Join in current community conversations

Every day, take a scroll through your incoming feeds (which should be populated with peer publications, authors, and your industry's publications), and find a conversation to join in. Share an article on the ongoing conversation, and add some valuable insights to the conversation or post a question regarding the situation. Being involved in and knowledgeable of ongoings in your field is a way for you to engage with peers and authors, as well as show some thought leadership.

Strike up a conversation with questions to your community

Whether playful or serious, taking the time to ask your audience what they think about something is a great way to really engage with your community. Instead of being a blasting horn for news and events, take the time to ask people what they're up to or thinking about! (It should go without saying, but the conversation doesn’t stop with your initial question. If someone answers you, engage in conversation!) No one likes a narcissist in real life, and that goes doubly for social media. If you want people to stick around and care about your events and updates, they need to feel like they're in a true relationship, where communication goes both ways.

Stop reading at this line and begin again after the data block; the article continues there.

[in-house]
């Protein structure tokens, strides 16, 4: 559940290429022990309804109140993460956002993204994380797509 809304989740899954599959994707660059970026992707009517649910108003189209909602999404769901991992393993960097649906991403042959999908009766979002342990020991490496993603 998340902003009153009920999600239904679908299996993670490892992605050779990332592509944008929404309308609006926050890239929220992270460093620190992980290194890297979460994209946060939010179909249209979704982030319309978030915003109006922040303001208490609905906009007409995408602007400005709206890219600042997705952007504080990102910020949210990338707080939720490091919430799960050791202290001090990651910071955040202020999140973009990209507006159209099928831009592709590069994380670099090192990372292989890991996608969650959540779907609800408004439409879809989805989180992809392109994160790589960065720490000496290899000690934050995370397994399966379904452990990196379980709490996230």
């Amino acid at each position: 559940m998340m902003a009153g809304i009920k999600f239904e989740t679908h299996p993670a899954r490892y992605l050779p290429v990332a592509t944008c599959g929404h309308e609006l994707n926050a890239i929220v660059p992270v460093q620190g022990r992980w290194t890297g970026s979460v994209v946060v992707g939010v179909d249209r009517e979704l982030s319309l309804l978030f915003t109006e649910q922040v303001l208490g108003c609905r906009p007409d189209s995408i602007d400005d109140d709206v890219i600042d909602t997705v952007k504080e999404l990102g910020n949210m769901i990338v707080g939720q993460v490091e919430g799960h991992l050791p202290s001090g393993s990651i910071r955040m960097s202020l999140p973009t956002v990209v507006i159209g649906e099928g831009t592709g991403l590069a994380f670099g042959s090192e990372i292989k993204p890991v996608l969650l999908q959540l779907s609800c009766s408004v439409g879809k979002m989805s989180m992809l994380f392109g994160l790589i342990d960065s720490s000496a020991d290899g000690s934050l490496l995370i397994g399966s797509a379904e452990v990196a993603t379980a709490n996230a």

Getting into the habit of posting three times per day in each of these categories ensures that your social content is varied, informative, and engaging. There’s more that can be said about social media best practices and how to get better engagement rates, but if you stick with the foundational principles at work in any type of conversation, you’ll be well on your way to cultivating a rich, vibrant social community.